Tuesday, February 26, 2013

Constructionism



In preparation, please read the suggested readings (above) and discuss with your group:
* What ideas in the readings interested or resonated with you?
* How could you apply these ideas to help others learn in your own work, family, or community?


Jean Piaget wrote, "every act of teaching deprives the child an act of discovery."

In his 1994 book, The Children's Machine, Seymour Papert uses the above quote to highlight a major point of a chapter labeled, Instructionism versus Constructionism. In short, Paper discusses the notion of changing educational paradigms by emphasizing creating content (constructionism) rather than direct instruction (instructionism). 

I am a big believer in the philosophical framework of constructivism, especially in relation to education. Constructivist thinking holds that knowledge is actively created via social interaction. Active participation is thus essential to make learning relevant and applicable. I think this approach is both meaningful and empowering to children. It shows them they are important and crucial components to the learning process. Teachers do not hold all the keys, they do.


Papert calls for something more. He call for constructionism. This builds on the constructivist idea, but takes it further. While the constructivist approach builds abstract knowledge, Papert advocates for students working together to create materials. He wants to make education more concrete by meshing constructed knowledge with physical, creative outputs. In many ways, he is reversing the established thought process. Learning is expected to get more abstract as students get older. This is how school is accepted as becoming more challenging. Papert believes that students should move from abstract to concrete; creating products, inventions, and dealing with problems in a hands on manner. This is intuitive to the learner and supports the natural affinity to tinker.


Unsurprisingly, he finds great hope in computers and computer programming. Computer programming moves from the abstract to the concrete. It allows thinkers to experiment with their ideas to create their own projects. Programming and similar activities resemble more natural learning processes; there are multiple correct paths, there is not one defined right answer, creators must always tweak the product, and the process allows for a high degree of self-interest. Learners must use a tool-kit of approaches, be flexible, and be creative problem-solvers. This is in direct contrast to instructionism where one person, usually a teacher, offers one path to success, modeled on his/her choosing.


Papert uses the analogy of bricolage to describe the outcome of educational systems based on a constructionist approach. He writes:

"Bricolage is a metaphor for the ways of the old-fashioned traveling tinker, the jack-of-all trades who knocks on the door offering to fix whatever is broken. Faced with a job, the tinker rummages in his bag of assorted tools to find one that will fit the problem at hand and, if one does not work for the job, simple tries another without ever being upset in the slightest by the lack of generality."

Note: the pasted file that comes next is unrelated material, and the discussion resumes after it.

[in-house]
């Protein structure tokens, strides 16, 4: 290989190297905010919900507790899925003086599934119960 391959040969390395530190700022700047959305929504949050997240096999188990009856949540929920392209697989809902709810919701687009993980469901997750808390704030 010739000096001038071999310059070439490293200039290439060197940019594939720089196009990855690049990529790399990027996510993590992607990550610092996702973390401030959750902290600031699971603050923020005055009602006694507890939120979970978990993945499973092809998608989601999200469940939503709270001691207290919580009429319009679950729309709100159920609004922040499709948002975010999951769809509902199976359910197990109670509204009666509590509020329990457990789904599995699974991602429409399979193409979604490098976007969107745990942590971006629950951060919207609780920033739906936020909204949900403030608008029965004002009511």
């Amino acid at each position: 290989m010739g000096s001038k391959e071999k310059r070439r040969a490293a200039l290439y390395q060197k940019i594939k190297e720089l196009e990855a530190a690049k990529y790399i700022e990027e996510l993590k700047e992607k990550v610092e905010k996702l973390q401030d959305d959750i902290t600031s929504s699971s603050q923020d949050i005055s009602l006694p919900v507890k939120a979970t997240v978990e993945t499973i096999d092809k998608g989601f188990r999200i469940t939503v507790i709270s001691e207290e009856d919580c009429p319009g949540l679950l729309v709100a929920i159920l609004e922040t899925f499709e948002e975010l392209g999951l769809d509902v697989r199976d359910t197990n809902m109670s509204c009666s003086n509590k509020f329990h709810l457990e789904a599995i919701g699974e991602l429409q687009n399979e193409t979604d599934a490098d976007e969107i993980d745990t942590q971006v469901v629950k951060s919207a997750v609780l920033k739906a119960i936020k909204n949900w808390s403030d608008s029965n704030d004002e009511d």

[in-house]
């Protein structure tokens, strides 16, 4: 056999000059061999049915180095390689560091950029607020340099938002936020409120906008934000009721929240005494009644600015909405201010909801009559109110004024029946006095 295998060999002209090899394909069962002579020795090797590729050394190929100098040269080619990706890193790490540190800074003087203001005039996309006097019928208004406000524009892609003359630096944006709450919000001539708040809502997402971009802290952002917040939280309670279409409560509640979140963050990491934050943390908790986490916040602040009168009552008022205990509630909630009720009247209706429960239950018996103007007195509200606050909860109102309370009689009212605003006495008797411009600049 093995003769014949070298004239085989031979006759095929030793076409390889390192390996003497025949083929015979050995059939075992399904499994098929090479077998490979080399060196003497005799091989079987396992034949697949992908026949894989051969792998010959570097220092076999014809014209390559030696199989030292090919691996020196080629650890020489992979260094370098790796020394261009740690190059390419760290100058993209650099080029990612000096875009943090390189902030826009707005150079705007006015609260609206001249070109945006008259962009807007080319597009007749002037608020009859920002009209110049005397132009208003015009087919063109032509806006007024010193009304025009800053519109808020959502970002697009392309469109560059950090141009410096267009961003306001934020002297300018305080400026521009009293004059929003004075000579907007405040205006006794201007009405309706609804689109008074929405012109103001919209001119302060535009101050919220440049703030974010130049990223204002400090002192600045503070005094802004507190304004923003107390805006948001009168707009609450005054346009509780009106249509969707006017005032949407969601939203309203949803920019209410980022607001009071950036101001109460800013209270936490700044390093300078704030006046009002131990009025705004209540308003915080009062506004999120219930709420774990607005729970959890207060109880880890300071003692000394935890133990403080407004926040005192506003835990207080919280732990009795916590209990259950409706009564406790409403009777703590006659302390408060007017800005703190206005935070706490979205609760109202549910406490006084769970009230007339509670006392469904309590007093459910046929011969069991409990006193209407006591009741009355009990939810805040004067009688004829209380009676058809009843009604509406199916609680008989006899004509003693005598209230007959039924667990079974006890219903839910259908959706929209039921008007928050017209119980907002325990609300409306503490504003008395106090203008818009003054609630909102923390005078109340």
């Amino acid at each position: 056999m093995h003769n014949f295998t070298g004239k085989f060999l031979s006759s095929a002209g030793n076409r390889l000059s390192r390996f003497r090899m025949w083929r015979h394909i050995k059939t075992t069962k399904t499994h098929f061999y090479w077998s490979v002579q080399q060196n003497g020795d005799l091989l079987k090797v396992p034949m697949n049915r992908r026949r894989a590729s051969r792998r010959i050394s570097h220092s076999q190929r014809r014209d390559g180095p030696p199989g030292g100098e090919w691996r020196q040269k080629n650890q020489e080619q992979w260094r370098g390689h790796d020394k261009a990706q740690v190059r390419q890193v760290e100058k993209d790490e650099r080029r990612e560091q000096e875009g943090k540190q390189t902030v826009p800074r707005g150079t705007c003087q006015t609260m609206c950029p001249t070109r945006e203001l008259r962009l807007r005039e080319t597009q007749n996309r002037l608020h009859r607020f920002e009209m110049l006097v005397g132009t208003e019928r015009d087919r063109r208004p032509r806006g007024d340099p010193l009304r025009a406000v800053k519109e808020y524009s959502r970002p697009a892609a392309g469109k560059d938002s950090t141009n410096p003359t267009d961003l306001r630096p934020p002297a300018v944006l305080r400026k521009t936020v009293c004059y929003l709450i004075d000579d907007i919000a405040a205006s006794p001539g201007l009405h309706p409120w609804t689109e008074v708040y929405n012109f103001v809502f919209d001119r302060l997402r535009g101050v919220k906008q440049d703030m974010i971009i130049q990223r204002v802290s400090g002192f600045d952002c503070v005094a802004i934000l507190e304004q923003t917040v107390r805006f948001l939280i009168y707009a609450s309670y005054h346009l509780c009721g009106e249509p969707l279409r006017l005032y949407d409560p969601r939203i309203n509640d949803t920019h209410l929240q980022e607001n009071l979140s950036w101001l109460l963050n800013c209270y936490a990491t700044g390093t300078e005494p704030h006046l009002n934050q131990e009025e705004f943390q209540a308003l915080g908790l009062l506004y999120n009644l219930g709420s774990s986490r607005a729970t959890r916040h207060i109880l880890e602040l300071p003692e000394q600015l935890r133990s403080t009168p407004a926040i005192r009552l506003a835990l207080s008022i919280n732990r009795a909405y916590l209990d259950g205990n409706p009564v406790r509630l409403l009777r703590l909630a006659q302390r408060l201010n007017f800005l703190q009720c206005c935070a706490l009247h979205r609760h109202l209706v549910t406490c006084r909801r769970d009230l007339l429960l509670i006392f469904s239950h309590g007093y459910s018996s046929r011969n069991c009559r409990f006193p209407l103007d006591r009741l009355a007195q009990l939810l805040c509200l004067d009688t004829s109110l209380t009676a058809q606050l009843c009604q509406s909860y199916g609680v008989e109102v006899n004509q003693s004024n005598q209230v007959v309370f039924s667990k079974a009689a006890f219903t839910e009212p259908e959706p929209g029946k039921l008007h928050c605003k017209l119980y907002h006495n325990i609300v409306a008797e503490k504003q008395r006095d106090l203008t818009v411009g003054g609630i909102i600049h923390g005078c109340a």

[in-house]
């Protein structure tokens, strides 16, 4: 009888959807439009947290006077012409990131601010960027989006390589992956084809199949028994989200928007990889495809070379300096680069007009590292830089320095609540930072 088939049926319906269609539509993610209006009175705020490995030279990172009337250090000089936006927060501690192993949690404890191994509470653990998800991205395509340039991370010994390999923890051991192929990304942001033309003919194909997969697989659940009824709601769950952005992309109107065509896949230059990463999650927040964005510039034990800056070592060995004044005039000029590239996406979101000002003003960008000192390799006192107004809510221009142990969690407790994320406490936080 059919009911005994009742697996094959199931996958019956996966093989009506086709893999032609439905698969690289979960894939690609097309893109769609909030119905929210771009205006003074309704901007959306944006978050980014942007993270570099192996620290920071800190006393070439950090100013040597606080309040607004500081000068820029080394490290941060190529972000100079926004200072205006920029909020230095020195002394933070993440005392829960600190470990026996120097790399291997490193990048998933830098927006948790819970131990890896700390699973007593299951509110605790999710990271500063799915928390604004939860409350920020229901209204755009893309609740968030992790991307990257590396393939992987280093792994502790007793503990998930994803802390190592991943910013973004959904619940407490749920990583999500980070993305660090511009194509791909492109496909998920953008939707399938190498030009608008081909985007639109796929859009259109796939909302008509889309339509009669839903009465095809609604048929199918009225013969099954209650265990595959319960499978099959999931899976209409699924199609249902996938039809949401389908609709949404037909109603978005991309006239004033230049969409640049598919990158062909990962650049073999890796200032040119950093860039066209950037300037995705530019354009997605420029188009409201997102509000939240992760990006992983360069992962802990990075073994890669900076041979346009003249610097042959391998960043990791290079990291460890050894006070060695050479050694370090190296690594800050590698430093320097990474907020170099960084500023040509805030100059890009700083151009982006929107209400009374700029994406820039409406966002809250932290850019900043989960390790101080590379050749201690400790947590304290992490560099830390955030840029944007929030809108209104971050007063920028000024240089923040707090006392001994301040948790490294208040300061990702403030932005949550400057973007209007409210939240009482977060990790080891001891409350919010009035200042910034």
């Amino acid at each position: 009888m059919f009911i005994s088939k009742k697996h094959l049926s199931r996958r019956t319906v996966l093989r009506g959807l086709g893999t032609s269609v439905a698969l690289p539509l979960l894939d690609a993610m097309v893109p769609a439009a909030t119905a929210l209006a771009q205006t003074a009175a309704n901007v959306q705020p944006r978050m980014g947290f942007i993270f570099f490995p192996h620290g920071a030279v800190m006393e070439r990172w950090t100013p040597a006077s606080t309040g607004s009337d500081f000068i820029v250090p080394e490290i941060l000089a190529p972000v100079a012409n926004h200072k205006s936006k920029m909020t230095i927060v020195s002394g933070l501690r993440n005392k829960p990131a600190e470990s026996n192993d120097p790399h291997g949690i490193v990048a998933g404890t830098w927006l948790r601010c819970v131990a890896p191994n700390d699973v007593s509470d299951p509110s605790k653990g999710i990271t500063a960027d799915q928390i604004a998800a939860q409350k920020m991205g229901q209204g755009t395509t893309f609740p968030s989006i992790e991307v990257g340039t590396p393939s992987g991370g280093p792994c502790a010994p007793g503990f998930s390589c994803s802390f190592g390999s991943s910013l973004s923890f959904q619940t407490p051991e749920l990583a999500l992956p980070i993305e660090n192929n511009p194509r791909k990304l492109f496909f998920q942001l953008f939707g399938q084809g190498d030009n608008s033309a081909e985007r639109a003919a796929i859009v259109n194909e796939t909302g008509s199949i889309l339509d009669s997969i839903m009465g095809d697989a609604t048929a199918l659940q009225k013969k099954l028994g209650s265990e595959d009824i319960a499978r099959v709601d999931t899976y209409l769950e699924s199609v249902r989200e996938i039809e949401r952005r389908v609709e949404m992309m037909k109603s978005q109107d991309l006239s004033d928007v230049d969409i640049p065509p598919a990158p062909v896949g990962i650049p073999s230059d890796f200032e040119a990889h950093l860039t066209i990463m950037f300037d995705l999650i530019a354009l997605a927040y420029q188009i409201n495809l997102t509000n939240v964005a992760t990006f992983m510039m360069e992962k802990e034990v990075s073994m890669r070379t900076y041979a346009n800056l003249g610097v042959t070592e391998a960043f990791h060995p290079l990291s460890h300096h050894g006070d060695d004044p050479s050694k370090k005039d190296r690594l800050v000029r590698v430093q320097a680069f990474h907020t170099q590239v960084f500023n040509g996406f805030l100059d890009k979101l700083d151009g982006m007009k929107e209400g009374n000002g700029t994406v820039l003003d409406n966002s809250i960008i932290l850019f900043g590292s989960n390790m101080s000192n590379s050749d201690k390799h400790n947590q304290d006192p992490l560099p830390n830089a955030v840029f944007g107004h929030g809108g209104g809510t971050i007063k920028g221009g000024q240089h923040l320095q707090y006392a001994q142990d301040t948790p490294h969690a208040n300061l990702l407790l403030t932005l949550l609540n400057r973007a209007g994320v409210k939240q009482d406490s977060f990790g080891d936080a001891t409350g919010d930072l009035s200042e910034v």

The image of an intellectual MacGyver pops up to my mind. I see an eager learner willing to make mistakes and curious to solve any problem put in front of her. A learner less interested in finding the answer the book or teacher wants, but more interested in finding an answer to a question they themselves pose. I also see a learner who disappears in the modern classroom where standardized tests and instructions are the norm. How can a learner like this develop if we need more "teaching" time and less student free time?

A wonderful extension to this idea is Dale Daugherty and the Maker Movement he started. For him, constructionism goes beyond the computer to just about anything. Anything we can imagine. Daugherty argues for maker's spaces where students have the materials to create, tinker, and explore to their heart's deepest desire. Instead of being idle consumers of both materials and knowledge, one is called to be an inventor, an artist. These spaces leave no choice but total student engagement. Boredom is not an option. In a telling paragraph he speaks to how these spaces will help reinvigorate innovation:
“Formal education has become such a serious business, defined as success at abstract thinking and high-stakes testing, that there is no time and no context for play. If play is what students do outside school, then that is where the real learning will take place and that is where innovation and creativity will be found.” (full article)

It takes imagination and curiosity from educators to transform education into such places of inquiry for our children. We must be the constructionists ourselves. 


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